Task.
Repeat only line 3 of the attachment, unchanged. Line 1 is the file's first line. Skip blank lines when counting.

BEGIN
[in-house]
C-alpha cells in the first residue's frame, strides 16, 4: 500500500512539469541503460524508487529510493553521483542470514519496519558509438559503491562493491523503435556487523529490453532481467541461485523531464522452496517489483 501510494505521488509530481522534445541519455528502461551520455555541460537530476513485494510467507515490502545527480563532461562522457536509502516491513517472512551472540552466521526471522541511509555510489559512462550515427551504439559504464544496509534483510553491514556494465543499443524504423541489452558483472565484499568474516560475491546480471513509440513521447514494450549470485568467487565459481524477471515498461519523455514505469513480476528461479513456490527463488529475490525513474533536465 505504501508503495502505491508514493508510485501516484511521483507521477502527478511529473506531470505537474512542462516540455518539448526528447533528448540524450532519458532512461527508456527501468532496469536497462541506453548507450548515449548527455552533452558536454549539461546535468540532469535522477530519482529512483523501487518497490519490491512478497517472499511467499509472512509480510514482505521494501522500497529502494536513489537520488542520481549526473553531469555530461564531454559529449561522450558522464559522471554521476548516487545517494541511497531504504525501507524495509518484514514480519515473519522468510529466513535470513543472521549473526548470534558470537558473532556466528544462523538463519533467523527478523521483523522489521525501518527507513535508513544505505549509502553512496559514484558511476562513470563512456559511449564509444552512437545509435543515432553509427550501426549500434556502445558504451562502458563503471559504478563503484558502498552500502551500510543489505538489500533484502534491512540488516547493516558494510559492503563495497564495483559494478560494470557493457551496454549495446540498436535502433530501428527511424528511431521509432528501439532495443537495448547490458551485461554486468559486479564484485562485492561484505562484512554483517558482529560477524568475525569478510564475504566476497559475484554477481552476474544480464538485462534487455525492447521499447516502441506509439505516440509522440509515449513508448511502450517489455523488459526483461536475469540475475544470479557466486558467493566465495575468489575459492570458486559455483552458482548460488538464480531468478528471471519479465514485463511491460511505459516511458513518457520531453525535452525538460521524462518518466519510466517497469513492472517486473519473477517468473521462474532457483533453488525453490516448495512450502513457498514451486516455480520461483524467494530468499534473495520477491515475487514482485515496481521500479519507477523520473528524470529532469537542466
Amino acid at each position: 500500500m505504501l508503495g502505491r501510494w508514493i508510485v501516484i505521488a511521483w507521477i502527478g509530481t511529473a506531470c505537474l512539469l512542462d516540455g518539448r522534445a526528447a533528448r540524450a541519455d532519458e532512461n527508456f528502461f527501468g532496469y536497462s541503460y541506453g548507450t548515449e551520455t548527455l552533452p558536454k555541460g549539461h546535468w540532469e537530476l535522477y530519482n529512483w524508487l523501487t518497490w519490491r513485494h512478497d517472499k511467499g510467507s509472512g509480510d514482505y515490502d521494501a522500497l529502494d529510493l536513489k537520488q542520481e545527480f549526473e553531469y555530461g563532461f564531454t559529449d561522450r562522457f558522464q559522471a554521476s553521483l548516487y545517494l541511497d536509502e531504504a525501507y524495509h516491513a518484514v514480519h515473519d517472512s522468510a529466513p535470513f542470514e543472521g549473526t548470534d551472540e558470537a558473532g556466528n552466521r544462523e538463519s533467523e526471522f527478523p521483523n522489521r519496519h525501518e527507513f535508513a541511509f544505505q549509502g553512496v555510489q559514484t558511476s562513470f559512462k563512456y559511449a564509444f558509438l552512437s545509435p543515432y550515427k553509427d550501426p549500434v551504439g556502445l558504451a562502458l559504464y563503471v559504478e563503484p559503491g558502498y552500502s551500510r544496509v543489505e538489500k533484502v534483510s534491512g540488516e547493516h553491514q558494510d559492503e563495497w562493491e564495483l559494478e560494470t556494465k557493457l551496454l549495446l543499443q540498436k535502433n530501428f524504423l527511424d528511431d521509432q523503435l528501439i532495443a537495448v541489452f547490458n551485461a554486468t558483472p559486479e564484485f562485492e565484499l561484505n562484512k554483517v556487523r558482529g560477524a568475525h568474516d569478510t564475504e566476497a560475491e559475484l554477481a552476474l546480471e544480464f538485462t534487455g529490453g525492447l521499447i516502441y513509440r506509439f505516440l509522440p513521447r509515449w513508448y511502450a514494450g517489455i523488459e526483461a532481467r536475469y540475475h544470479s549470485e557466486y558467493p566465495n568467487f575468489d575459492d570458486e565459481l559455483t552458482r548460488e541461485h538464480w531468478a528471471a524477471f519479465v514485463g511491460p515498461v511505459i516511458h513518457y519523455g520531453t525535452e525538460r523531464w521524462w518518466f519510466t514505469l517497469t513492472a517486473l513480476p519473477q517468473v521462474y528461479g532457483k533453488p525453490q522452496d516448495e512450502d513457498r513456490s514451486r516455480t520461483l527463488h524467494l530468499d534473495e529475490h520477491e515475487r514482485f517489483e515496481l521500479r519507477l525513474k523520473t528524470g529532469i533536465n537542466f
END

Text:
Amino acid at each position: 500500500m505504501l508503495g502505491r501510494w508514493i508510485v501516484i505521488a511521483w507521477i502527478g509530481t511529473a506531470c505537474l512539469l512542462d516540455g518539448r522534445a526528447a533528448r540524450a541519455d532519458e532512461n527508456f528502461f527501468g532496469y536497462s541503460y541506453g548507450t548515449e551520455t548527455l552533452p558536454k555541460g549539461h546535468w540532469e537530476l535522477y530519482n529512483w524508487l523501487t518497490w519490491r513485494h512478497d517472499k511467499g510467507s509472512g509480510d514482505y515490502d521494501a522500497l529502494d529510493l536513489k537520488q542520481e545527480f549526473e553531469y555530461g563532461f564531454t559529449d561522450r562522457f558522464q559522471a554521476s553521483l548516487y545517494l541511497d536509502e531504504a525501507y524495509h516491513a518484514v514480519h515473519d517472512s522468510a529466513p535470513f542470514e543472521g549473526t548470534d551472540e558470537a558473532g556466528n552466521r544462523e538463519s533467523e526471522f527478523p521483523n522489521r519496519h525501518e527507513f535508513a541511509f544505505q549509502g553512496v555510489q559514484t558511476s562513470f559512462k563512456y559511449a564509444f558509438l552512437s545509435p543515432y550515427k553509427d550501426p549500434v551504439g556502445l558504451a562502458l559504464y563503471v559504478e563503484p559503491g558502498y552500502s551500510r544496509v543489505e538489500k533484502v534483510s534491512g540488516e547493516h553491514q558494510d559492503e563495497w562493491e564495483l559494478e560494470t556494465k557493457l551496454l549495446l543499443q540498436k535502433n530501428f524504423l527511424d528511431d521509432q523503435l528501439i532495443a537495448v541489452f547490458n551485461a554486468t558483472p559486479e564484485f562485492e565484499l561484505n562484512k554483517v556487523r558482529g560477524a568475525h568474516d569478510t564475504e566476497a560475491e559475484l554477481a552476474l546480471e544480464f538485462t534487455g529490453g525492447l521499447i516502441y513509440r506509439f505516440l509522440p513521447r509515449w513508448y511502450a514494450g517489455i523488459e526483461a532481467r536475469y540475475h544470479s549470485e557466486y558467493p566465495n568467487f575468489d575459492d570458486e565459481l559455483t552458482r548460488e541461485h538464480w531468478a528471471a524477471f519479465v514485463g511491460p515498461v511505459i516511458h513518457y519523455g520531453t525535452e525538460r523531464w521524462w518518466f519510466t514505469l517497469t513492472a517486473l513480476p519473477q517468473v521462474y528461479g532457483k533453488p525453490q522452496d516448495e512450502d513457498r513456490s514451486r516455480t520461483l527463488h524467494l530468499d534473495e529475490h520477491e515475487r514482485f517489483e515496481l521500479r519507477l525513474k523520473t528524470g529532469i533536465n537542466f